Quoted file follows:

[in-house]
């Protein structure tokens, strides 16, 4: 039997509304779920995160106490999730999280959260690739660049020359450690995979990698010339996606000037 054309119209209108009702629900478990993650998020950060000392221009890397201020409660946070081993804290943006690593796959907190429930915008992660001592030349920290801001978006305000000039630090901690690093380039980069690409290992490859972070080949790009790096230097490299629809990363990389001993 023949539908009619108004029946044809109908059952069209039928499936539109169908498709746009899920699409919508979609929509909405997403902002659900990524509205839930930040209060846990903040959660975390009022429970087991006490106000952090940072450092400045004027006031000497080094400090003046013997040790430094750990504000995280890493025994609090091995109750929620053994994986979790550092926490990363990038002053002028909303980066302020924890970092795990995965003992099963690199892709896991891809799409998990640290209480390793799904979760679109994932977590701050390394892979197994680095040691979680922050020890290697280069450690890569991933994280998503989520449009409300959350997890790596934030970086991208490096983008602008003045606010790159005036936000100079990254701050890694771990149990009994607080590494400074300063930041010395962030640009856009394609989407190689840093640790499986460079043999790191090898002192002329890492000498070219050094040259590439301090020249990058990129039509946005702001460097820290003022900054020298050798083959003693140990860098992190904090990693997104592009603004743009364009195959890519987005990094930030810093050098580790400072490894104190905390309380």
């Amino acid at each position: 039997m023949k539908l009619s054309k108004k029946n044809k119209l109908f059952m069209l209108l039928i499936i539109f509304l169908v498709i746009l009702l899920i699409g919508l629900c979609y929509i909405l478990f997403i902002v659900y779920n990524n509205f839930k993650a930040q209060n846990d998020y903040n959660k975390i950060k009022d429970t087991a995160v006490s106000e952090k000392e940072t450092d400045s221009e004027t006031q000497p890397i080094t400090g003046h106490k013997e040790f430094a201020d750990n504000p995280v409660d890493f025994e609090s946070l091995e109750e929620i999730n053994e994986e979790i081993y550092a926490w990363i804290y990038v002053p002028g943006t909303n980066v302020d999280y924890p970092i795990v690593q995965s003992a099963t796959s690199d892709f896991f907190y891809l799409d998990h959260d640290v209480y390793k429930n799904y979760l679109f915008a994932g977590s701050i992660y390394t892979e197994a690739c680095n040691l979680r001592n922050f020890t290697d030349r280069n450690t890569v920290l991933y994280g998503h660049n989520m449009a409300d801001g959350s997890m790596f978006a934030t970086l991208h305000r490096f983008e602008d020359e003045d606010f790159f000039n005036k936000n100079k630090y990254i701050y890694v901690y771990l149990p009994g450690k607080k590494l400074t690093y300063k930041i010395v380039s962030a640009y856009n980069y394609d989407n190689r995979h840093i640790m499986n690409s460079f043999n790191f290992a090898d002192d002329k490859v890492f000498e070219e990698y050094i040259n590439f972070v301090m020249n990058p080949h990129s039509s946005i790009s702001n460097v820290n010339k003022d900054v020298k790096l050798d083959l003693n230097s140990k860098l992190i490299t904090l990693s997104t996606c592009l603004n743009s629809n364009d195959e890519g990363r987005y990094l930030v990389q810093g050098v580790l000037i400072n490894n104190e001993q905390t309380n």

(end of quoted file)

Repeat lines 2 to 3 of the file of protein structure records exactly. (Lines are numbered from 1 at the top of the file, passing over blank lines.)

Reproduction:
């Protein structure tokens, strides 16, 4: 039997509304779920995160106490999730999280959260690739660049020359450690995979990698010339996606000037 054309119209209108009702629900478990993650998020950060000392221009890397201020409660946070081993804290943006690593796959907190429930915008992660001592030349920290801001978006305000000039630090901690690093380039980069690409290992490859972070080949790009790096230097490299629809990363990389001993 023949539908009619108004029946044809109908059952069209039928499936539109169908498709746009899920699409919508979609929509909405997403902002659900990524509205839930930040209060846990903040959660975390009022429970087991006490106000952090940072450092400045004027006031000497080094400090003046013997040790430094750990504000995280890493025994609090091995109750929620053994994986979790550092926490990363990038002053002028909303980066302020924890970092795990995965003992099963690199892709896991891809799409998990640290209480390793799904979760679109994932977590701050390394892979197994680095040691979680922050020890290697280069450690890569991933994280998503989520449009409300959350997890790596934030970086991208490096983008602008003045606010790159005036936000100079990254701050890694771990149990009994607080590494400074300063930041010395962030640009856009394609989407190689840093640790499986460079043999790191090898002192002329890492000498070219050094040259590439301090020249990058990129039509946005702001460097820290003022900054020298050798083959003693140990860098992190904090990693997104592009603004743009364009195959890519987005990094930030810093050098580790400072490894104190905390309380």
């Amino acid at each position: 039997m023949k539908l009619s054309k108004k029946n044809k119209l109908f059952m069209l209108l039928i499936i539109f509304l169908v498709i746009l009702l899920i699409g919508l629900c979609y929509i909405l478990f997403i902002v659900y779920n990524n509205f839930k993650a930040q209060n846990d998020y903040n959660k975390i950060k009022d429970t087991a995160v006490s106000e952090k000392e940072t450092d400045s221009e004027t006031q000497p890397i080094t400090g003046h106490k013997e040790f430094a201020d750990n504000p995280v409660d890493f025994e609090s946070l091995e109750e929620i999730n053994e994986e979790i081993y550092a926490w990363i804290y990038v002053p002028g943006t909303n980066v302020d999280y924890p970092i795990v690593q995965s003992a099963t796959s690199d892709f896991f907190y891809l799409d998990h959260d640290v209480y390793k429930n799904y979760l679109f915008a994932g977590s701050i992660y390394t892979e197994a690739c680095n040691l979680r001592n922050f020890t290697d030349r280069n450690t890569v920290l991933y994280g998503h660049n989520m449009a409300d801001g959350s997890m790596f978006a934030t970086l991208h305000r490096f983008e602008d020359e003045d606010f790159f000039n005036k936000n100079k630090y990254i701050y890694v901690y771990l149990p009994g450690k607080k590494l400074t690093y300063k930041i010395v380039s962030a640009y856009n980069y394609d989407n190689r995979h840093i640790m499986n690409s460079f043999n790191f290992a090898d002192d002329k490859v890492f000498e070219e990698y050094i040259n590439f972070v301090m020249n990058p080949h990129s039509s946005i790009s702001n460097v820290n010339k003022d900054v020298k790096l050798d083959l003693n230097s140990k860098l992190i490299t904090l990693s997104t996606c592009l603004n743009s629809n364009d195959e890519g990363r987005y990094l930030v990389q810093g050098v580790l000037i400072n490894n104190e001993q905390t309380n």